But if my experience here in New Haven makes me appreciate the work of religious charities and activists, it's no less revealing of a very specific reason to find the Bush plan worrisome. Back in the 1980s, when I was a reporter and editor at local newspapers, this city's chairman of the board of education was an influential minister. Mysteriously, a disproportionate number of jobs in the school system -- from cafeteria to principal's office -- went to his congregants. And when that minister decided to back a mayoral candidate, so did those people whose jobs he'd arranged. Another minister a few years back got millions in city grants to build low-income housing. He did the worst job of any nonprofit housing developer in the city's history, but somehow the grants kept coming -- and somehow the minister's church buses kept showing up to support the mayor on election day.
Both of these scandals, as it happens, involved Democrats. But they are a minor-league preview of the scandals the Bush religious-aid package threatens to unleash. Which churches and which denominations are rewarded with funds that fit their profile is a profoundly political matter.
DiIulio goes to great lengths to describe the new White House office as an equal-opportunity funder of religious and secular projects. "No one is talking about funding religion directly," he said on CBS. "If that were the proposal, I wouldn't support it. We're not talking about giving government money to religious groups. We're talking about making it possible for groups that are out there performing valued social services to compete, whether they're faith-based or secular community-rooted nonprofits, on the same basis as any other nongovernmental providers of those services."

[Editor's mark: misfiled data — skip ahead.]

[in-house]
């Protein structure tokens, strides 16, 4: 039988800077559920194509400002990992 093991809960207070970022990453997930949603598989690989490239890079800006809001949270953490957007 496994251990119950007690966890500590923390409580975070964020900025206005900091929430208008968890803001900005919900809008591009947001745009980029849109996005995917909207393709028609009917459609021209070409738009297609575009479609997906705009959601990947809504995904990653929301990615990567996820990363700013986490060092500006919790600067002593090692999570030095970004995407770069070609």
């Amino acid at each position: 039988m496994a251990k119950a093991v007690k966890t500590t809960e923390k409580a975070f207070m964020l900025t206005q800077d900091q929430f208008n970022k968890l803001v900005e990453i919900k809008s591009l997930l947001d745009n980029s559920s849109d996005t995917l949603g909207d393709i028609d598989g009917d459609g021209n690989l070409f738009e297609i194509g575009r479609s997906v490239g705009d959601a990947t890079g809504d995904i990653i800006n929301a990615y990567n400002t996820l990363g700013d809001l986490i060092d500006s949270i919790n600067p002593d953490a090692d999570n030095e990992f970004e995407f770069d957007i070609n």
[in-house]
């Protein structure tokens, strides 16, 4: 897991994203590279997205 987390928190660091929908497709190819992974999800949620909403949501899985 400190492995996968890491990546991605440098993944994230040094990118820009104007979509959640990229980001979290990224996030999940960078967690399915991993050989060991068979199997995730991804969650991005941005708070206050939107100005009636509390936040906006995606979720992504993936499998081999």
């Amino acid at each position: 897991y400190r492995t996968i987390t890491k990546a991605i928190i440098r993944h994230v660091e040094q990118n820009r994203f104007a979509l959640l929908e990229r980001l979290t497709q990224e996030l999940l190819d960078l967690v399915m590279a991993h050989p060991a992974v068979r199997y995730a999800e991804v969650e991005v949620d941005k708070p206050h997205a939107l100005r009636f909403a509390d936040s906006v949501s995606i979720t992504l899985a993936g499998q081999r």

But in fact, what Bush and DiIulio plan is a new funding stream specifically tailored to fit the profile of religious charities: a multibillion-dollar fund specifically going to small charities like those run by churches; seed money to existing groups venturing into social services for the first time. It's clear that those groups mean churches, not bowling leagues.
This funding stream may pay for some good programs. But it will also create a massive expansion of the base of GOP political influence. What City Hall jobs were to urban Democrats in an earlier era, church-based charities will be to the GOP. Governors (2-to-1 Republicans these days) will see to it that block grants flow to congregations whose church buses show up at the polls on Election Day. Favored denominations will be rewarded with programs crafted to fit their profile.